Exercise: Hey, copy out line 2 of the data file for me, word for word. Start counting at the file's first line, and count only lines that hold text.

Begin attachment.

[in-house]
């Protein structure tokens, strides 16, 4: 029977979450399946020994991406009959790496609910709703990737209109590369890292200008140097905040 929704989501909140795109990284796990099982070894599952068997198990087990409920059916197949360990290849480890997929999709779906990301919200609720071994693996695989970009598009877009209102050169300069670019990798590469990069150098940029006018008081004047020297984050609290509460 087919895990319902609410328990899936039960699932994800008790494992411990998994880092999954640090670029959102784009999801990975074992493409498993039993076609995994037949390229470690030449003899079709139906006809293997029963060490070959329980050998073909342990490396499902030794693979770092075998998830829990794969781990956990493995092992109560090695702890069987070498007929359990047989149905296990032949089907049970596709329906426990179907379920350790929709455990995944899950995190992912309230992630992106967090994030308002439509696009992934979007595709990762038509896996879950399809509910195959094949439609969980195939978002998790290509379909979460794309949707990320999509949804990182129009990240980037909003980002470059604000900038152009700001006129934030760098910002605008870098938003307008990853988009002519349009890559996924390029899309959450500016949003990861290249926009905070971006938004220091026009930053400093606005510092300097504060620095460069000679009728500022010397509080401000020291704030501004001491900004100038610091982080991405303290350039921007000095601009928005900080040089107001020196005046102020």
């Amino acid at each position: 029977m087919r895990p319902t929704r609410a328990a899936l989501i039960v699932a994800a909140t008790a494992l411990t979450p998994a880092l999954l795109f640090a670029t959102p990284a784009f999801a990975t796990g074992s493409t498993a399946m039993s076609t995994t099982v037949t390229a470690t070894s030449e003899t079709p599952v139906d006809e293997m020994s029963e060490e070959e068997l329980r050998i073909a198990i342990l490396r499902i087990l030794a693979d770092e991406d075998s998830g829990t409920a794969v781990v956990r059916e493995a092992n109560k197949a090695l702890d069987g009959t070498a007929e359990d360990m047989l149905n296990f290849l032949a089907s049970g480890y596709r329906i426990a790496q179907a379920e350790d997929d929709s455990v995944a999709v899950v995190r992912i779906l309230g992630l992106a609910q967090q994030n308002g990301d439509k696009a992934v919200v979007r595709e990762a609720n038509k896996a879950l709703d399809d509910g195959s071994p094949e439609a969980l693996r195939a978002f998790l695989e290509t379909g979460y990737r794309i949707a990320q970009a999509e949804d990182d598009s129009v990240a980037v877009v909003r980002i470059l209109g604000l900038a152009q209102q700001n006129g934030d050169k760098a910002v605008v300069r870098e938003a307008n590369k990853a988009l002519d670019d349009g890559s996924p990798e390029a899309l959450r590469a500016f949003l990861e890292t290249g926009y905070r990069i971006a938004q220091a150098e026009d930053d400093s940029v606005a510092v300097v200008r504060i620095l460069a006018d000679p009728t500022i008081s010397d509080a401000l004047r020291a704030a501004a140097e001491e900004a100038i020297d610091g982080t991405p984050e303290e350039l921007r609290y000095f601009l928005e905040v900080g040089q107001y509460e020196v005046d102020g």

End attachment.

């Protein structure tokens, strides 16, 4: 029977979450399946020994991406009959790496609910709703990737209109590369890292200008140097905040 929704989501909140795109990284796990099982070894599952068997198990087990409920059916197949360990290849480890997929999709779906990301919200609720071994693996695989970009598009877009209102050169300069670019990798590469990069150098940029006018008081004047020297984050609290509460 087919895990319902609410328990899936039960699932994800008790494992411990998994880092999954640090670029959102784009999801990975074992493409498993039993076609995994037949390229470690030449003899079709139906006809293997029963060490070959329980050998073909342990490396499902030794693979770092075998998830829990794969781990956990493995092992109560090695702890069987070498007929359990047989149905296990032949089907049970596709329906426990179907379920350790929709455990995944899950995190992912309230992630992106967090994030308002439509696009992934979007595709990762038509896996879950399809509910195959094949439609969980195939978002998790290509379909979460794309949707990320999509949804990182129009990240980037909003980002470059604000900038152009700001006129934030760098910002605008870098938003307008990853988009002519349009890559996924390029899309959450500016949003990861290249926009905070971006938004220091026009930053400093606005510092300097504060620095460069000679009728500022010397509080401000020291704030501004001491900004100038610091982080991405303290350039921007000095601009928005900080040089107001020196005046102020």